Paul had a sister who had come out to Australia in the 1920’s. Somehow Dad made contact with her. She lived in Victoria and Dad visited her and her family. She sent back a gift for Paul and dad brought it back on the TAA flight. ‘Olives’- they were a real treat for the men. I also remember Dad bringing back a tin of whitebait from a business trip to South Australia. I am not sure if it was for Peter and Paul, but I remember that there was no way that us kids were going to try whitebait, not with all these little eyes staring out at us as the can lid was peeled back.
Another food story had to do with the chooks. A chook had died and Peter asked if he could take it and use if for a meal. Dad had a bit of trouble convincing Peter that he didn’t have to use the ‘dead’ chook and that dad was happy for him to catch a live chook and prepare it for a meal. They did trap hares from time to time for meals as well.
Dad was going to paint the house and he asked Peter if he could paint. “Yes sir,” was his answer. Dad gave him the paint and brushes and Peter was making a mess of it. Dad found out that the only painting he had done was painting a pipe line in India. Dad had to teach him how to paint with even brush strokes, up and down, up and down.
Peter hated the pink coloured clothes they had to wear. He would go down the creek and wash the clothes within an inch of their lives to fade away the colour. Just when he had the clothes a decent colour, the canteen truck would come out and he would be given a new set of pink clothes.
Dad knew this was against the rules, but dad took Peter and Paul to Brisbane. Dad had business in Brisbane so he found some civvies for them to wear. Dad is of Irish descent so he had a respectable disdain for authority. Once in Brisbane he had a meeting to go to, so he left Peter and Paul to go off and wander on their own. He told them ‘don’t you go run away’ to which they replied ‘Italy, too far to swim’. Dad said that there were a couple of ships in the Brisbane harbour and the sailors were Maltese, so that a couple of extra foreigners with stilted English would not draw extra attention to them. Only problem was that when dad and the men where in Brisbane, the army captain came around home to do his visit. The rules were that the POWs couldn’t leave the property. Mum had to think quickly on her feet. Dad had a cattle property about 10 miles away up on a mountain and so mum told the captain that dad had taken the men to muster cattle.
Peter and Paul could turn their hand to most things. They could ride horses and operated the farm machines. Once when mum was in hospital, Peter became chief cook. He made us spaghetti and these most delicious potato cakes. There were five of us kids and as fast as he could make these potato cakes, they were eaten and we were asking for more. Peter also made shoes. We butchered our own meat, so he would take the hides and turn them into leather. And then he would make shoes. He was resourceful.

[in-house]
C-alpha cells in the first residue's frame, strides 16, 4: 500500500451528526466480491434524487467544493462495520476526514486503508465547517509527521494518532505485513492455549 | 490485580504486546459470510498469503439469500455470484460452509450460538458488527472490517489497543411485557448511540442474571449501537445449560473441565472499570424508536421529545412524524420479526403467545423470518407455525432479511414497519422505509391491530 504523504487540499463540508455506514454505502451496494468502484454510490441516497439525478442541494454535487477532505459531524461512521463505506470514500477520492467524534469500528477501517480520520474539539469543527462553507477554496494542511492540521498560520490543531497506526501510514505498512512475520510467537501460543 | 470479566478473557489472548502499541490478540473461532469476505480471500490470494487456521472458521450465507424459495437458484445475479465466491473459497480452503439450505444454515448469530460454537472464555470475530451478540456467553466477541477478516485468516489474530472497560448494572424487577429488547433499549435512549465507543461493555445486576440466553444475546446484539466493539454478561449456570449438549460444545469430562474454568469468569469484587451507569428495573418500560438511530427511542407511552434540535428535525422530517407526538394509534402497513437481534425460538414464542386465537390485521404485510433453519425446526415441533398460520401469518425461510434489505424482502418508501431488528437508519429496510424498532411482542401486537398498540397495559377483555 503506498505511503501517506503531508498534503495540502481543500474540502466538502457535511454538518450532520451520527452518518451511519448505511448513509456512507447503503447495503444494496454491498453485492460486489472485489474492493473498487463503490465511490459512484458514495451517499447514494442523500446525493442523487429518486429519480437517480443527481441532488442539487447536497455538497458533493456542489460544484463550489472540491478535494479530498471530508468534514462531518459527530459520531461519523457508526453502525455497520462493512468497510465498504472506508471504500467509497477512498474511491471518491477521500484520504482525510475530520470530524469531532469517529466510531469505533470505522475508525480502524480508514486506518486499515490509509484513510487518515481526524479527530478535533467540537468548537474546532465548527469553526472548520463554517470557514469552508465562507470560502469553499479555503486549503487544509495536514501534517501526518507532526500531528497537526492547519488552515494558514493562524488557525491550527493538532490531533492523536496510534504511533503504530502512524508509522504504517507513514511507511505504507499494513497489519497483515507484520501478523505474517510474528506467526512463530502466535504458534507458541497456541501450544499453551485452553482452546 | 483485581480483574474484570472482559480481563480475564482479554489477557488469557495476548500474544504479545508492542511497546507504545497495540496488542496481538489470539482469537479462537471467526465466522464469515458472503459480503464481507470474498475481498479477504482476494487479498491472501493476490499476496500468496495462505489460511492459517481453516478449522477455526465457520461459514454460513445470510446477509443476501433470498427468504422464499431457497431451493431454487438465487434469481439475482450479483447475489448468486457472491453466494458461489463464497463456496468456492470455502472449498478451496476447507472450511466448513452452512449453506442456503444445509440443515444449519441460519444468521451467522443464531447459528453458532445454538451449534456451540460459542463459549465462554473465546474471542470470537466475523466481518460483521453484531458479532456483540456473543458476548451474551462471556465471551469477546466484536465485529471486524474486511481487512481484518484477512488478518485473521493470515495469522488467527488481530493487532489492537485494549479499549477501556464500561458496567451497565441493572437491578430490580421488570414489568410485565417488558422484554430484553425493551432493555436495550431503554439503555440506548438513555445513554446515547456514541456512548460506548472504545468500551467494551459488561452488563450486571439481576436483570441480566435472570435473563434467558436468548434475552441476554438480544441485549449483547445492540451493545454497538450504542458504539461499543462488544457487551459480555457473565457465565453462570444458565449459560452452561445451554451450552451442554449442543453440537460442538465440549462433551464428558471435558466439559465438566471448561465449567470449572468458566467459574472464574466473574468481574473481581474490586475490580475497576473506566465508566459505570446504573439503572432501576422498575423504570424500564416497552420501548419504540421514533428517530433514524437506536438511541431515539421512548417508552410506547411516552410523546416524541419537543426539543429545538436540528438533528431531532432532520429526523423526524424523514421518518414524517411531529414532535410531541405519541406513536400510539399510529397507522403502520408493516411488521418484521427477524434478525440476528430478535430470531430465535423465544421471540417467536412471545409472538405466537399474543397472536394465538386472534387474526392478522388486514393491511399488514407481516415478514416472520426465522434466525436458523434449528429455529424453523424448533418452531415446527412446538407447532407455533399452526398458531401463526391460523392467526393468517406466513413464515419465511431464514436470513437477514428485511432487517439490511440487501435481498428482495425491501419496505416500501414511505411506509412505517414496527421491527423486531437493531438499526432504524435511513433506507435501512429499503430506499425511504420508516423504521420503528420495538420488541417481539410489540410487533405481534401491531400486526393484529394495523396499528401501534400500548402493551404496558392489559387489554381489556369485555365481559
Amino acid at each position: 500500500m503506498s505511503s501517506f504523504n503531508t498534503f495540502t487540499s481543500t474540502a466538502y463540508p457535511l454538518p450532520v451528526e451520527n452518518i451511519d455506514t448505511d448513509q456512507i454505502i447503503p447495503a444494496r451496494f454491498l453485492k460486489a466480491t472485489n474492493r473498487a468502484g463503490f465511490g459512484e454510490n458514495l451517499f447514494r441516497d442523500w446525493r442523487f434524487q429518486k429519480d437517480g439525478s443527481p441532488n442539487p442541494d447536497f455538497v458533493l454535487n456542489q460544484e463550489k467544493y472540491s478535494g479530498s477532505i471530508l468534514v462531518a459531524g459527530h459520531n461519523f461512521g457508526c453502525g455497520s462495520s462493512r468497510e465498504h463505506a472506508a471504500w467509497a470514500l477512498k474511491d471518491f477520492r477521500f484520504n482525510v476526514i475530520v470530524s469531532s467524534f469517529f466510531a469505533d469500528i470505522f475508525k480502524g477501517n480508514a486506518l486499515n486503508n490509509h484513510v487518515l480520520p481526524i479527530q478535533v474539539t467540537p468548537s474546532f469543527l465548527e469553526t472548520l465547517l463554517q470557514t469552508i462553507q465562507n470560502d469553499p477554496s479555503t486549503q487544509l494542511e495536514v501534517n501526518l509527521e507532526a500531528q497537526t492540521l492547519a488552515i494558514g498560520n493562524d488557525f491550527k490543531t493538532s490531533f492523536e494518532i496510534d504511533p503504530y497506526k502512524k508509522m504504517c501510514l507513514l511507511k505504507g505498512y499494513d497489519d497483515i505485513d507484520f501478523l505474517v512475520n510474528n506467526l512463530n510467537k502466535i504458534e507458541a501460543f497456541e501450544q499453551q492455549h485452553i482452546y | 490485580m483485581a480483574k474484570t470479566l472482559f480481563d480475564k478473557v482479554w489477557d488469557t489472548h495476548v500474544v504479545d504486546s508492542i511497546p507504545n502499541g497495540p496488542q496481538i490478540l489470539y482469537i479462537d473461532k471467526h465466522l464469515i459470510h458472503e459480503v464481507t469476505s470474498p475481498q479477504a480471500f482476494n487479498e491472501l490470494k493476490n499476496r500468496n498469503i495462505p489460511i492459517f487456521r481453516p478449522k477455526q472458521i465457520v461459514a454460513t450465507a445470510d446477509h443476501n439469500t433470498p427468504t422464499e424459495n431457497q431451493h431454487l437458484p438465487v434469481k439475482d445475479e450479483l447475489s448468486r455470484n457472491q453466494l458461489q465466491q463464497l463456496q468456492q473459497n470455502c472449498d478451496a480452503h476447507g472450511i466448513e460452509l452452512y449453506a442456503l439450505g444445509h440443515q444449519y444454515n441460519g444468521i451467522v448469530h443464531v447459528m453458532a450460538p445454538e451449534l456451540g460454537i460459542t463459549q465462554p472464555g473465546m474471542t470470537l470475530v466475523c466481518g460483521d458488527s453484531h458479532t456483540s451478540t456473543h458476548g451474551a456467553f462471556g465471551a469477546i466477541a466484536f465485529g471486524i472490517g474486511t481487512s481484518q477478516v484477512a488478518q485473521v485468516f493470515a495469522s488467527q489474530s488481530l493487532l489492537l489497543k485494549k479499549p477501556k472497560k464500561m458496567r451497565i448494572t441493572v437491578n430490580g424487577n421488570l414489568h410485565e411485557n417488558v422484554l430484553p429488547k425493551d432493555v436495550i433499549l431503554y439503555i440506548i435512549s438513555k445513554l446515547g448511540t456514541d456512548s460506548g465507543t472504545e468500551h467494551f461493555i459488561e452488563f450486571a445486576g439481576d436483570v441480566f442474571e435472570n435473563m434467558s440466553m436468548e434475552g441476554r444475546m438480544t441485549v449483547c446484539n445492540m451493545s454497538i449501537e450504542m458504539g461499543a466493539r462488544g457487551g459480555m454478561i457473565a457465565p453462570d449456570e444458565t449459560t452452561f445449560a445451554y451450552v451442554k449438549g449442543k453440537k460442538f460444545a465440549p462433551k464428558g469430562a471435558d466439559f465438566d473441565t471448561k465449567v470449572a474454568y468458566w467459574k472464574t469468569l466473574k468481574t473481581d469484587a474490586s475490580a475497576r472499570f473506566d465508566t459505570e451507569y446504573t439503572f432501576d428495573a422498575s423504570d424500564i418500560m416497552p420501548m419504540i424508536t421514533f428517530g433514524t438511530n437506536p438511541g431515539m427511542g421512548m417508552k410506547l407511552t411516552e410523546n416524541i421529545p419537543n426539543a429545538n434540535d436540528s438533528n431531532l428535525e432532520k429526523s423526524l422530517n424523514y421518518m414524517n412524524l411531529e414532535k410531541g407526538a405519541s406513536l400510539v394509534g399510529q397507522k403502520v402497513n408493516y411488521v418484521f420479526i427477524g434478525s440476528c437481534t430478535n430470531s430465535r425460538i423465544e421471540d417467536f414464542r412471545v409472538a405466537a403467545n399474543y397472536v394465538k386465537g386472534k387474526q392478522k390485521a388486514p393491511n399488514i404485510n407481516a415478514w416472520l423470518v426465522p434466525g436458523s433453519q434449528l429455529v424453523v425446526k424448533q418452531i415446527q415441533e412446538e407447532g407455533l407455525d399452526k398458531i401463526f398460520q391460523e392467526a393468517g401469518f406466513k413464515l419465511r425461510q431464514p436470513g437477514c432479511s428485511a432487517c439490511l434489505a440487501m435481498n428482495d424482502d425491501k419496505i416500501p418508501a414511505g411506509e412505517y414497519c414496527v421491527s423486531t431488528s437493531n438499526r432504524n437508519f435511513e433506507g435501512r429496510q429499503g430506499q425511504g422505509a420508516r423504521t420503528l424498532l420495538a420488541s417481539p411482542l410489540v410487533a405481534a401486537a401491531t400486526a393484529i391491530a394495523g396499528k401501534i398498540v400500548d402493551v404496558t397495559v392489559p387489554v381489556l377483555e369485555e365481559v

(from the collection of Carmel Peck (Dwyer))
On a Sunday, dad would take them to church. There was a mission priest, Dr Dwyer who would hold services around the district. He had spent some time in Rome and spoke fluent Italian. We would all be taken off to church at Kalbar. I thought that I went to church too many times in those days. One of these times there was special lunch after church. Tables were set up and the meal served. My sister Carmel thinks that it might have been a special ‘farewell’ lunch for the Italians. Church was also a time for all the POWs in the area to get together. On a Sunday afternoon, Paul and Peter with other Italian POWs would go sit up on the hill. You would hear them laughing and talking and at times the conversations sounded quite volatile.
I remember we received a letter from Paul. We took it to a Dutch priest who knew Italian. He translated the letter as best he could. It was written in dialect, which is different from Italian.
I remember that farmers who were of German descent weren’t allowed to have POW labour. There were also farmers who tried to save money by keeping their POWs for a short period of time. After POWs had been with a farmer for a time, the farmer had to pay more money for their wages. So these farmers would ask for a new roster of POWs.
There was a young POW on the Kelly’s farm. I remember that he returned after the war, and he would say, “I not work as a POW no more. I work as a free man”. His name was Benedetto Ierna.
21 June 2017